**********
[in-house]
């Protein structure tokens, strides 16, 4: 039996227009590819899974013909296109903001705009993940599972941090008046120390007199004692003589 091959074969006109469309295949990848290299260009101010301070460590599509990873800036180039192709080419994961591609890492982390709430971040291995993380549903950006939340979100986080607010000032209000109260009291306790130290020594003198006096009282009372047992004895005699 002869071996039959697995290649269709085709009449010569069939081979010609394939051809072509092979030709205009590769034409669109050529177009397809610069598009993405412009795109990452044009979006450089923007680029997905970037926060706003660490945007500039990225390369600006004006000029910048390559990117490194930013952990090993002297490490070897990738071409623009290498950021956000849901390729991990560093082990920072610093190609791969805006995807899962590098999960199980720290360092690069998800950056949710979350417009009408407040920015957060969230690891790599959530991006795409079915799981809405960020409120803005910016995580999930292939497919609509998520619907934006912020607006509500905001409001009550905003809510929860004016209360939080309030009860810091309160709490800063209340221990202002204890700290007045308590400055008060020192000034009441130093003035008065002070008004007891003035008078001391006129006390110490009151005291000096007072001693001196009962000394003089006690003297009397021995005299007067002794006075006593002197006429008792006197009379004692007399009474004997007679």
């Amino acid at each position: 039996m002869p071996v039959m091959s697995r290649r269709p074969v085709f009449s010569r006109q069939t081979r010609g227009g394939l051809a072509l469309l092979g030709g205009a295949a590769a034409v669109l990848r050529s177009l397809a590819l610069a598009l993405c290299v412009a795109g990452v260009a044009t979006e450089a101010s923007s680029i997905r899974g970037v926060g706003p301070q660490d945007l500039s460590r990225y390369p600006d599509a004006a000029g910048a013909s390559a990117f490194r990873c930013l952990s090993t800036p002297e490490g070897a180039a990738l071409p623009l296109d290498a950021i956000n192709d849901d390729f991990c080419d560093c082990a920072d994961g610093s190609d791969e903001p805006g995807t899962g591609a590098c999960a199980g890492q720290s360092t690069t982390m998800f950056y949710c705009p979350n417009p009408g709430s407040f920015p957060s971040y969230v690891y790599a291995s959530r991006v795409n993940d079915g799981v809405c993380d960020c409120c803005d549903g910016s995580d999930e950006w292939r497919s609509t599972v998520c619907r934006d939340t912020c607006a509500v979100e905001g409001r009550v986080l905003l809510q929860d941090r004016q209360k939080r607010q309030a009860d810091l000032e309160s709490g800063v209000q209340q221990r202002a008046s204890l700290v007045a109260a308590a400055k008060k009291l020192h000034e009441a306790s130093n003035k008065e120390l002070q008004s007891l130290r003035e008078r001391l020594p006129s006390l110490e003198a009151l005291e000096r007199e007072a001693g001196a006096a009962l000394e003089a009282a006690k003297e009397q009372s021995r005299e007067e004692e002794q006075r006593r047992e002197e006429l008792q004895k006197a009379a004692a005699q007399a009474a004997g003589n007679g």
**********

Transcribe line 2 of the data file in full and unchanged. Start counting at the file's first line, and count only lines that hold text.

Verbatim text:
């Protein structure tokens, strides 16, 4: 039996227009590819899974013909296109903001705009993940599972941090008046120390007199004692003589 091959074969006109469309295949990848290299260009101010301070460590599509990873800036180039192709080419994961591609890492982390709430971040291995993380549903950006939340979100986080607010000032209000109260009291306790130290020594003198006096009282009372047992004895005699 002869071996039959697995290649269709085709009449010569069939081979010609394939051809072509092979030709205009590769034409669109050529177009397809610069598009993405412009795109990452044009979006450089923007680029997905970037926060706003660490945007500039990225390369600006004006000029910048390559990117490194930013952990090993002297490490070897990738071409623009290498950021956000849901390729991990560093082990920072610093190609791969805006995807899962590098999960199980720290360092690069998800950056949710979350417009009408407040920015957060969230690891790599959530991006795409079915799981809405960020409120803005910016995580999930292939497919609509998520619907934006912020607006509500905001409001009550905003809510929860004016209360939080309030009860810091309160709490800063209340221990202002204890700290007045308590400055008060020192000034009441130093003035008065002070008004007891003035008078001391006129006390110490009151005291000096007072001693001196009962000394003089006690003297009397021995005299007067002794006075006593002197006429008792006197009379004692007399009474004997007679």